Gone Swimming

Equipotential bonding adjustments for pools in the 2008 NEC


Since there seemed to be so much controversy about equipotential bonding for swimming pools [Section 680.26 of the 2005 National Electrical Code (NEC)], my May 2005 and November 2005 ELECTRICAL CONTRACTOR articles were devoted to this issue. As they explained, there were major changes in the 2005 NEC involving swimming pool bonding and grounding. Check the Electrical Contractor archives right here on www.ECmag.com for those articles.

As the 2005 NEC has been adopted, phone calls and e-mails have been circulating on this issue from the many electrical contractors and general contractors involved in swimming pool construction. These contractors are searching for further explanations and answers to the methods of grounding and bonding required for pools. Based on the actions that occurred at the 2008 NEC Report on Proposals (ROP) meeting and the 2008 NEC Report on Comments (ROC) meeting, this controversy will continue into the 2008 NEC cycle.

The proposed text for the 2008 NEC covering bonding of pools is located in 680.26 and is divided into two subsections. Section 680.26(B) covers the bonding of the various metal parts of the pool and is composed of seven subsections with the main text in (B) as an introduction to the seven subsections as follows:

“The parts specified in 680.26(B)(1) through (B)(7) shall be bonded together using solid copper conductors, insulated, covered, or bare, not smaller than 8 AWG or with rigid metal conduit of brass or other identified corrosion-resistant metal. Connections to bonded parts shall be made in accordance with 250.8. An 8 AWG or larger solid copper bonding conductor provided to reduce voltage gradients in the pool area shall not be required to be extended or attached to any remote panelboard, to service equipment, or electrodes.”

Conductive pool shells are covered in (B)(1) with a further subdivision of this section into two subsections, (B)(1)(a) and (B)(1)(b) as follows (text in quotes is the actual text, and the text without the quotes is explanatory information not in the NEC):

“(1) Conductive Pool Shells. Bonding to conductive pool shells shall be provided as specified in 680.26(B)(1)(a) or 680.26(B)(1)(b). Poured concrete, pneumatically applied or sprayed concrete, and concrete block with painted or plastered coatings shall all be considered conductive materials due to water permeability and porosity. Vinyl liners and fiberglass composite shells shall be considered to be non-conductive materials.

“(a) Structural Reinforcing Steel. Un-encapsulated structural reinforcing steel (rebar) shall be bonded together by steel tie wires or the equivalent. Where structural reinforcing steel is encapsulated in a nonconductive compound, a copper conductor grid shall be installed in accordance with 680.26(B)(1)(b).”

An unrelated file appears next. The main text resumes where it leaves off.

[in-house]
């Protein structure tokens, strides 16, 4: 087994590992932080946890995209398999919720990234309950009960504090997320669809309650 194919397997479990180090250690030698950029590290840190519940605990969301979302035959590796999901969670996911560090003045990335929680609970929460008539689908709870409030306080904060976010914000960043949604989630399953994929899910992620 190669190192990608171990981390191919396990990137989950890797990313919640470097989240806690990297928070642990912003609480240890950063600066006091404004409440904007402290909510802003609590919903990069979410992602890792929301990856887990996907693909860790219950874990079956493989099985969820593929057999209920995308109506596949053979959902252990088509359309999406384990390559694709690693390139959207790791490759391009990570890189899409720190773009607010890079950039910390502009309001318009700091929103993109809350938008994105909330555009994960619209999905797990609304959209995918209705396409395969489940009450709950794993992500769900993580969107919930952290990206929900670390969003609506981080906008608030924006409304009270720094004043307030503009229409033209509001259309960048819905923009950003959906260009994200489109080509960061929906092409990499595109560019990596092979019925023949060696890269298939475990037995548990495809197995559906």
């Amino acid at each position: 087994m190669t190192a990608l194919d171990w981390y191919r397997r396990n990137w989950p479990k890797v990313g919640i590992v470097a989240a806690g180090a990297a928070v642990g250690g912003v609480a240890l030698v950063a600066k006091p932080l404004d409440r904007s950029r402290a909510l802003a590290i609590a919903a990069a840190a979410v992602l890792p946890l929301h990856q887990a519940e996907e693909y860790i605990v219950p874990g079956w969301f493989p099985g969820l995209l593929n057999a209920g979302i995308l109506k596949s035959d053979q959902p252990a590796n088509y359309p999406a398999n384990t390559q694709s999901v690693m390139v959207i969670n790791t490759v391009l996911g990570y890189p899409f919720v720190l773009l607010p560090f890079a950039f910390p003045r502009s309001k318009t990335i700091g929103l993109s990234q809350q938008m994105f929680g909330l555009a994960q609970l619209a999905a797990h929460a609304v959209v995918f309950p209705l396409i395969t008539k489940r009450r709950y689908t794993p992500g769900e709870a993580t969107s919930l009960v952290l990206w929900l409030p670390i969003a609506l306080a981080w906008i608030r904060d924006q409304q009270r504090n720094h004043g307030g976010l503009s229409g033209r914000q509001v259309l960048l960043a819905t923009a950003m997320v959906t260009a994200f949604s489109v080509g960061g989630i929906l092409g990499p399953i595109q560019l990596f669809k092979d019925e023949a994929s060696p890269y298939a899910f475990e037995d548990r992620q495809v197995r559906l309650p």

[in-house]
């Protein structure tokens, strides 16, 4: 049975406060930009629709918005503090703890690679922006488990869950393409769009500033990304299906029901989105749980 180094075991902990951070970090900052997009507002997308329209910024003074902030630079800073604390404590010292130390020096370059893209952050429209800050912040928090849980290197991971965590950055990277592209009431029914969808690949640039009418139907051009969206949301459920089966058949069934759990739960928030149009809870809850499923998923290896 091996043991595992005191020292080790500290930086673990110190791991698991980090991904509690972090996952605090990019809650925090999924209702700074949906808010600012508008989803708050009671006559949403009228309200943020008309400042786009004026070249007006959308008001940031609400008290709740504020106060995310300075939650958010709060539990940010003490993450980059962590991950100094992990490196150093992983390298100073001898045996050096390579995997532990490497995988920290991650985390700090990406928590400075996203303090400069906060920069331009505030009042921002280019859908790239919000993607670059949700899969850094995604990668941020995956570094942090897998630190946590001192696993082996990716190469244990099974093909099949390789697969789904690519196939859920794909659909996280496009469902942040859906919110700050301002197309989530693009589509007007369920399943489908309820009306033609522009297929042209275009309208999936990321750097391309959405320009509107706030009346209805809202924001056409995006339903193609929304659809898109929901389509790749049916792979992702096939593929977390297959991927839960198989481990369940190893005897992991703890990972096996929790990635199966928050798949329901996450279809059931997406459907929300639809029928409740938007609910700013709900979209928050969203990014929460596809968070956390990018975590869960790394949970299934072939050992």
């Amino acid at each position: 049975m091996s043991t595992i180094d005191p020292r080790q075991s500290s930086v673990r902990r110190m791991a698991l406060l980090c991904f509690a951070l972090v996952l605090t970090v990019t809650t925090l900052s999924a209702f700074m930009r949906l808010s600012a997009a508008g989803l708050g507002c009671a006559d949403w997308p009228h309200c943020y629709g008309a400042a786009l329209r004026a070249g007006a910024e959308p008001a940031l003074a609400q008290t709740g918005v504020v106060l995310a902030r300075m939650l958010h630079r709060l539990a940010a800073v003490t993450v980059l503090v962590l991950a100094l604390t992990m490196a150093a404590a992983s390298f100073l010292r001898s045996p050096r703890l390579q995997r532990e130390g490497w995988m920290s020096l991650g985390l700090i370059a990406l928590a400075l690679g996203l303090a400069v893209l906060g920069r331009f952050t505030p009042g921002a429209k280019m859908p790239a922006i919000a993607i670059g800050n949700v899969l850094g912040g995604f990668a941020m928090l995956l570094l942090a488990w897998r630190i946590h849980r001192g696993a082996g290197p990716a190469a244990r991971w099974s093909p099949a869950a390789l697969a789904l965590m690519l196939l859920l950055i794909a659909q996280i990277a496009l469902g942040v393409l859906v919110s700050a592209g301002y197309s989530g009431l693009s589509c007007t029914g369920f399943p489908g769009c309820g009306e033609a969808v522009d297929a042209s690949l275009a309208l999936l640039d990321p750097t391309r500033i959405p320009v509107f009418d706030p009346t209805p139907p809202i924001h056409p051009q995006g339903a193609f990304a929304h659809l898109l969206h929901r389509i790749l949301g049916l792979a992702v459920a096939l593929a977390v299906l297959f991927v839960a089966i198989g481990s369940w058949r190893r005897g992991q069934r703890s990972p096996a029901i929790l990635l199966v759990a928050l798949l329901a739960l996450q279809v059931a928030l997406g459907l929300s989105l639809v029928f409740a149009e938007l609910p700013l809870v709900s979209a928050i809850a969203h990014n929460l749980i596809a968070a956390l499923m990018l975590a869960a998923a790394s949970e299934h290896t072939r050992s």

Section 680.26(B)(1)(a) requires “un-encapsulated structural reinforcing steel [steel not epoxy coated] to be bonded together by steel tie wires or the equivalent” wherever the steel crosses each other. Panel 17 deliberately removed the word “rebar” in the above quoted text to clarify that “welded wire mesh” is included in “structural reinforcing steel” but “only where acceptable to the authority having jurisdiction.” This statement, however, only appears in the panel statement in comment 17-92, not in the NEC.

“(b) Copper Conductor Grid. A copper conductor grid shall be provided and shall comply with the following conditions:

“(1) Be constructed of minimum 8 AWG bare solid copper conductors bonded to each other at all points of crossing.

“(2) Conform to the contour of the pool and the pool deck.

“(3) Be arranged in a 300 mm (12 in.) by 300 mm (12 in.) network of conductors in a uniformly spaced perpendicular grid pattern with a tolerance of 100 mm (4 in.).

“(4) Be secured within or under the pool no more than 150 mm (6 in.) from the outer contour of the pool shell.

“(2) Perimeter Surfaces. The perimeter surface shall extend for 1 m (3 ft) horizontally beyond the inside walls of the pool and shall include unpaved surfaces as well as poured concrete and other types of paving. Bonding to perimeter surfaces shall be provided as specified in 680.26(B)(2)(a) or 680.26(B)(2)(b), and shall be attached to the pool reinforcing steel or copper conductor grid at a minimum of four (4) points uniformly spaced around the perimeter of the pool. For non-conductive pool shells, bonding at four points shall not be required.”

As in 680.26(B)(2), perimeter surfaces must connect to the pool reinforcing steel or the copper conductor grid and extend at least three feet horizontally beyond the inside walls of the pool, including unpaved surfaces, poured concrete, as well as other paving. Bonding must be connected to the pool steel or copper grid at least at four points uniformly spaced around the perimeter, but a nonconductive pool shell does not require the bonding at four points. EC

ODE is a staff engineering associate at Underwriters Laboratories Inc., in Research Triangle Park, N.C. He can be reached at 919.549.1726 or at mark.c.ode@us.ul.com.


About the Author

Mark C. Ode

Fire/Life Safety Columnist and Code Contributor
Mark C. Ode is a lead engineering associate for Energy & Power Technologies at Underwriters Laboratories Inc. and can be reached at 919.949.2576 and Mark.C.Ode@ul.com .

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